A new push for African American studies
Top School District officials are planning new steps to insure implementation of the District’s long-standing commitment to "provide a well-rounded program of African and Afro-American history and culture for every child."
This commitment was issued as a District policy statement in 1969 and later reaffirmed. But community advocates for inclusion of African and African American studies have protested for years over the lack of follow-through.
In August, both District Chief Executive Officer Paul Vallas and School Reform Commissioner Sandra Dungee Glenn convened meetings of District officials and community advocates to address this issue. The meeting organized by Glenn was attended by Vallas and the District’s top academic officials.
Glenn said her goal was to start a process so that by next fall "we finally implement what was a 1969 School District policy." Glenn commented.
According to Carolyn Holmes, supervisor for African American studies in the District’s curriculum office, committees are being convened to work on strengthening the curriculum and on a specific proposal for a mandatory course on African and African American studies.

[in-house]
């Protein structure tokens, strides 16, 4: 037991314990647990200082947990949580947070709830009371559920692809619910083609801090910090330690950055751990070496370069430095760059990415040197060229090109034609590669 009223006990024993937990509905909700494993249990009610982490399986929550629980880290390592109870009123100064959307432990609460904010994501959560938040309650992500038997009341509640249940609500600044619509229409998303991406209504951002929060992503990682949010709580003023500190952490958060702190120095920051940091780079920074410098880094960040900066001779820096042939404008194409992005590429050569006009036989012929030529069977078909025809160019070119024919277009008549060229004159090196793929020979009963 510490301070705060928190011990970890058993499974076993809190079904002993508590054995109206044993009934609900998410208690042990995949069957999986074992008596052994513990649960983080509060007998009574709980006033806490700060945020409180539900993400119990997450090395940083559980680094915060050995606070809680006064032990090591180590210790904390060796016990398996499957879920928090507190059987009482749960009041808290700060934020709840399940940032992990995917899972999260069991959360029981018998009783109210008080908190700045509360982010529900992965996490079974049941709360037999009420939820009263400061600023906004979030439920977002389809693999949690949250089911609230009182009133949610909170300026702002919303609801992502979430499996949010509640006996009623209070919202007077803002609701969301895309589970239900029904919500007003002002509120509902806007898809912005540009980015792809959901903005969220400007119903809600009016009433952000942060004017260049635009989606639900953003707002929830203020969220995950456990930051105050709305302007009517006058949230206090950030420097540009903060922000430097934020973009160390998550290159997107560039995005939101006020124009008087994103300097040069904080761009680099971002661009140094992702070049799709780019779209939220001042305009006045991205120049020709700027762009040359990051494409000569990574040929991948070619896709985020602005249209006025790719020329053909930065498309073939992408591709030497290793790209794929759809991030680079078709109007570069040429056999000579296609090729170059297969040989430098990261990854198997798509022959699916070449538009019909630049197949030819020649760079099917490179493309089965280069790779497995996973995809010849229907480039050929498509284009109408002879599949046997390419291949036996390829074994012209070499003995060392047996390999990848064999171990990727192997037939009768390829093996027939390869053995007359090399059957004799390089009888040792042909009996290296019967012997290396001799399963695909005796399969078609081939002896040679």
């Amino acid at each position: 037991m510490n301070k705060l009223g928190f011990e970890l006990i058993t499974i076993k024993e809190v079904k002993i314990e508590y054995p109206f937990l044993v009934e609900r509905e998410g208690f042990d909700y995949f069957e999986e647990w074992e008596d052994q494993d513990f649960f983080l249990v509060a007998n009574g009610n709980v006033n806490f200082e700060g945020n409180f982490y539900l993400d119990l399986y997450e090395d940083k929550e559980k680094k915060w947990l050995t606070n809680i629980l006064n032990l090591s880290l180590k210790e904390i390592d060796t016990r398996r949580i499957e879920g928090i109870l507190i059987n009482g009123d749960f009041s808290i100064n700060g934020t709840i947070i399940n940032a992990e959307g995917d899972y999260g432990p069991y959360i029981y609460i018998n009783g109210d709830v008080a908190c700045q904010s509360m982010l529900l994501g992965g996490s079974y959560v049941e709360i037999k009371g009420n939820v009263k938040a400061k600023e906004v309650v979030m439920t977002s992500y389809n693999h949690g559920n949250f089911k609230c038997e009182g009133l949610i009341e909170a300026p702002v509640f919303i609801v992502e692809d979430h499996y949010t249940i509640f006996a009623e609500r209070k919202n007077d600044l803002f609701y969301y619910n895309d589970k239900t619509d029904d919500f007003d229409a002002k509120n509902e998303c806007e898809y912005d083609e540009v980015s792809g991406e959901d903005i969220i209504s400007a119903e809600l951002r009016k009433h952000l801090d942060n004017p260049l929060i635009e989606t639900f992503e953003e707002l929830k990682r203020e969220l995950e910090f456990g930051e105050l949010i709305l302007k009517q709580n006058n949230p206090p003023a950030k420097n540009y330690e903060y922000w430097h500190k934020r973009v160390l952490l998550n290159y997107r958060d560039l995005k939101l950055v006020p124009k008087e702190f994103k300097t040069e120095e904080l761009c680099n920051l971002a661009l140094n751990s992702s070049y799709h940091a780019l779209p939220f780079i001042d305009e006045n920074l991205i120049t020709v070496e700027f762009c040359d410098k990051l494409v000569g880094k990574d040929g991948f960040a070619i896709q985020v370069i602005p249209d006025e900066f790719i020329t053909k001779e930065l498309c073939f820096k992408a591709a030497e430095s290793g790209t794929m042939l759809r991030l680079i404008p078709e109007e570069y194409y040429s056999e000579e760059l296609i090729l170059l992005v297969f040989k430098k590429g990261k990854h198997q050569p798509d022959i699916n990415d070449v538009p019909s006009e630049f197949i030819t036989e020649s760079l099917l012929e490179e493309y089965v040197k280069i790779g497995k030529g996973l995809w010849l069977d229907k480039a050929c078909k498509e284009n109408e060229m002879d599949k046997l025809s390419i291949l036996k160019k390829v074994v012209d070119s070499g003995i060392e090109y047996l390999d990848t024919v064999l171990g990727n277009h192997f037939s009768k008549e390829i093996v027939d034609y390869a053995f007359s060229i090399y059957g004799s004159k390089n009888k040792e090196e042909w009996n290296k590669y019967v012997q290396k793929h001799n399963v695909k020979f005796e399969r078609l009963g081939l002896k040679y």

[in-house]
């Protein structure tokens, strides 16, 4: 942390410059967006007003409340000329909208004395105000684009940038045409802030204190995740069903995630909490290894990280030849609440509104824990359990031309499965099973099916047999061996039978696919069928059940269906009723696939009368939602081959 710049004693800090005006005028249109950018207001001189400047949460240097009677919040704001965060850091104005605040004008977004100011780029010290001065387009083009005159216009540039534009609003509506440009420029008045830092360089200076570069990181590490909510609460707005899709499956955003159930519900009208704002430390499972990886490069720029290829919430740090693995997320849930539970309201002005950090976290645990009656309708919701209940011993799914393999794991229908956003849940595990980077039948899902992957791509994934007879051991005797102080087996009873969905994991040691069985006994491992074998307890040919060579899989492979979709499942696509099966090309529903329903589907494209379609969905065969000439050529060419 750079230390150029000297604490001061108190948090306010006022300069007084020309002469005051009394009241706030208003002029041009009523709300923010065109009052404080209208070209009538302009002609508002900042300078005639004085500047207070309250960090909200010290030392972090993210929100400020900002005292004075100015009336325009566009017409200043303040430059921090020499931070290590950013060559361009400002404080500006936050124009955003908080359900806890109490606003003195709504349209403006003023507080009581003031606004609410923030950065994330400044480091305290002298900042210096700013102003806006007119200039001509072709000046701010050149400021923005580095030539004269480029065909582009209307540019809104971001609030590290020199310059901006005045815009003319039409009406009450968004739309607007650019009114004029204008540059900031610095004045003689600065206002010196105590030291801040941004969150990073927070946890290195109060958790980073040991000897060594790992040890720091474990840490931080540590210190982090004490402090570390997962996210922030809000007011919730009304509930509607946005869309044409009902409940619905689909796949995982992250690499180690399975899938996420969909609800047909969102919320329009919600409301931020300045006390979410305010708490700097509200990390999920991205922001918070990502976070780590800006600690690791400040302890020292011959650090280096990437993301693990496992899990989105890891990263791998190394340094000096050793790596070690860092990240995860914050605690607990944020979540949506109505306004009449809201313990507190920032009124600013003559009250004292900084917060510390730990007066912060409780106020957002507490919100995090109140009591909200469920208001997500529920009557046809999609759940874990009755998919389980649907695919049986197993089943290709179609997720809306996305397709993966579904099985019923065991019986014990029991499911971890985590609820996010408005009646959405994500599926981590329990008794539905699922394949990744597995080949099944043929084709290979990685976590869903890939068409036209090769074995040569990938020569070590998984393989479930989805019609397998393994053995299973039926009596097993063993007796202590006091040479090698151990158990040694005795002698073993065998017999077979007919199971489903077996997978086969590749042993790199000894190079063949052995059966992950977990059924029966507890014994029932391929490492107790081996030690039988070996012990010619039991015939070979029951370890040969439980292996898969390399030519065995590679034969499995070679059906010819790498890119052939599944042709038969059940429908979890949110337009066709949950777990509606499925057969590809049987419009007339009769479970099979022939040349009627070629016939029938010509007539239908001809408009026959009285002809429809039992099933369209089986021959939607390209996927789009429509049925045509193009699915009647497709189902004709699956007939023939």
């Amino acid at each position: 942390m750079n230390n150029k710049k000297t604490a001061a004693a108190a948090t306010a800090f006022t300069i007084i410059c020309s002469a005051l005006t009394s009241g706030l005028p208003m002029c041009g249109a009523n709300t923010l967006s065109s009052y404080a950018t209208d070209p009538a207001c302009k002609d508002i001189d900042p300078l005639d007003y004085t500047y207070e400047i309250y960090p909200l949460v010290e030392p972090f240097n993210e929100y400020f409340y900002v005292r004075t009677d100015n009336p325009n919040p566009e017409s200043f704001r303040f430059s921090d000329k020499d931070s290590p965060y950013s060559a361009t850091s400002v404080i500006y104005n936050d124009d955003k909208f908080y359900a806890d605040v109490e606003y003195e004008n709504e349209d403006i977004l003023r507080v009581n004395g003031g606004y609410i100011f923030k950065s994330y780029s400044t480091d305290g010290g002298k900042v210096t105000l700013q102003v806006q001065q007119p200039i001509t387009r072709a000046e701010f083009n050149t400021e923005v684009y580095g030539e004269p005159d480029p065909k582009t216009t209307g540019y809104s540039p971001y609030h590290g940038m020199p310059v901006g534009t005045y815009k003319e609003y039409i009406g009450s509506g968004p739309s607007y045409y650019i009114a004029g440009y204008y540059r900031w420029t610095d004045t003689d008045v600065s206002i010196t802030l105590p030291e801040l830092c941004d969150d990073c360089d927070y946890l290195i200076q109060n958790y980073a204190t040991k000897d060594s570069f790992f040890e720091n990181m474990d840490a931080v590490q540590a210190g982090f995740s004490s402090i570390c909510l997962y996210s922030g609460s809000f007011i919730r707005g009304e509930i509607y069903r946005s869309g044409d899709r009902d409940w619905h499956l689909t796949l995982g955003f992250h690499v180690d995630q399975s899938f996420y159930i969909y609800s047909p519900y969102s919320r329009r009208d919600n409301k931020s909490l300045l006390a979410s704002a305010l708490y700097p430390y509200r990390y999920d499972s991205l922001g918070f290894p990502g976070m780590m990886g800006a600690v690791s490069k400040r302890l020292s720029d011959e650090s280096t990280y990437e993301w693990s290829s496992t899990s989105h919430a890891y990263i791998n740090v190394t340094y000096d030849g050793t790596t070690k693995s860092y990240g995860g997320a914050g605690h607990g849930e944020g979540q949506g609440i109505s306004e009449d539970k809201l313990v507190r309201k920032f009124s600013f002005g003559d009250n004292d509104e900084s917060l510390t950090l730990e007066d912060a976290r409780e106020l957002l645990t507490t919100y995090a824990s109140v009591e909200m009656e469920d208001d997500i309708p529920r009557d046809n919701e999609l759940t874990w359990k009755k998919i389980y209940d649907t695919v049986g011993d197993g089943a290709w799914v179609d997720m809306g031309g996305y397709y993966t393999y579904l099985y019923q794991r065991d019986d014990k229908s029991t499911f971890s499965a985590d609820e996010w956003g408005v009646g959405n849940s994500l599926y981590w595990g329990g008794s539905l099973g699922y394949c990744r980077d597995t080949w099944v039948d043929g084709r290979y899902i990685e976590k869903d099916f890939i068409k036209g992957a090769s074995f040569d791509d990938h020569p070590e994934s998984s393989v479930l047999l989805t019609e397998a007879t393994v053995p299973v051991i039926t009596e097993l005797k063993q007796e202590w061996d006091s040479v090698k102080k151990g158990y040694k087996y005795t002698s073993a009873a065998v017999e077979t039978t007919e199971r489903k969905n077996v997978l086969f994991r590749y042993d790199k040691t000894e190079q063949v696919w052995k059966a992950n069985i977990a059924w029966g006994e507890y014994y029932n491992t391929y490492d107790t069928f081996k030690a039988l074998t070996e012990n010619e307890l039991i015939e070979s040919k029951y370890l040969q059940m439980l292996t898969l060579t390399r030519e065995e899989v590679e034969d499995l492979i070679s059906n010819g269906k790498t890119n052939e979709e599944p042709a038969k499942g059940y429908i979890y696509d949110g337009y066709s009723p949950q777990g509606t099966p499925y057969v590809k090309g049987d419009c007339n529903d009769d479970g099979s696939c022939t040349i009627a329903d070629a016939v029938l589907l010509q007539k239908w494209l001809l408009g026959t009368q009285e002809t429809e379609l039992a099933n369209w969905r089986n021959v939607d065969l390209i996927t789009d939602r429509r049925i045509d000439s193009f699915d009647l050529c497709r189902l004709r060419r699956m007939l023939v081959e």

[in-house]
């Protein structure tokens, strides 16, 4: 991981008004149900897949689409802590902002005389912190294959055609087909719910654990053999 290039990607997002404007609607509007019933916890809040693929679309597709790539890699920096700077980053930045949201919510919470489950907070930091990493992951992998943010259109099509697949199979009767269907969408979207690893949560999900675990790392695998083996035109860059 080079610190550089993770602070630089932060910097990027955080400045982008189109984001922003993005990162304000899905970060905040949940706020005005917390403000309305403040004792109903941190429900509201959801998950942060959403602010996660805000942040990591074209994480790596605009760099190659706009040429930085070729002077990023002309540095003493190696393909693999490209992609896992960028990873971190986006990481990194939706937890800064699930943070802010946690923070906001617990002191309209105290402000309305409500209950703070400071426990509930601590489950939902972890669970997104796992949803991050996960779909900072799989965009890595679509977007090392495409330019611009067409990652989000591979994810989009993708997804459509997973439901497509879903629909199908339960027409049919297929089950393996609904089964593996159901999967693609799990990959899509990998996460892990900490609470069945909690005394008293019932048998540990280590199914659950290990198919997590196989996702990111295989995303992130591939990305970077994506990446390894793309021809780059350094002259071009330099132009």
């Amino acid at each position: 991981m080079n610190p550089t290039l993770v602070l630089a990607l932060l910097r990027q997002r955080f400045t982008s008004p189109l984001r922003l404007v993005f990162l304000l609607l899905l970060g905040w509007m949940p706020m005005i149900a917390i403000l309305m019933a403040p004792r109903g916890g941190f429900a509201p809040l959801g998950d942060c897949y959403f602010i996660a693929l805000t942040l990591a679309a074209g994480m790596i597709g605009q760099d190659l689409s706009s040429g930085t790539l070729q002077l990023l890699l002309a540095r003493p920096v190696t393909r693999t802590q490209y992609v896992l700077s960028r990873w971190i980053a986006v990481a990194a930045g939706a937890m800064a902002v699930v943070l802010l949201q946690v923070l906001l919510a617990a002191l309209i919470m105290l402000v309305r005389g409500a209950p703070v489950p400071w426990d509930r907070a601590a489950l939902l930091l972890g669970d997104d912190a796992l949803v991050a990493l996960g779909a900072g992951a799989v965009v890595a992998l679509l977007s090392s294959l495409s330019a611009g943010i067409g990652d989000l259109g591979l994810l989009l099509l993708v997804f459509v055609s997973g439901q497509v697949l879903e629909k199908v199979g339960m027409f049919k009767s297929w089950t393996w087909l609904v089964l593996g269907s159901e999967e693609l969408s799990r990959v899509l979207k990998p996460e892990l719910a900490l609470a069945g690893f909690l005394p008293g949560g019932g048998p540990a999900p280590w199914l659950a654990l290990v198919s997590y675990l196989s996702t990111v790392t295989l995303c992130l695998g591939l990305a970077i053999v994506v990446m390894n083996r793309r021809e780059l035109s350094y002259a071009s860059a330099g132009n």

There was general agreement among participants in the meetings that the District’s commitment to the inclusion of African and African American studies has never been enforced, Holmes said. The District’s "Curriculum Frameworks" do call for inclusion of African and African American studies, she added, but more curriculum resources and professional development are needed.
For more information on the African and African American studies initiative, contact Commissioner Sandra Dungee Glenn at (215) 299-7799 or Carolyn Holmes at the School District, (215) 299-4986.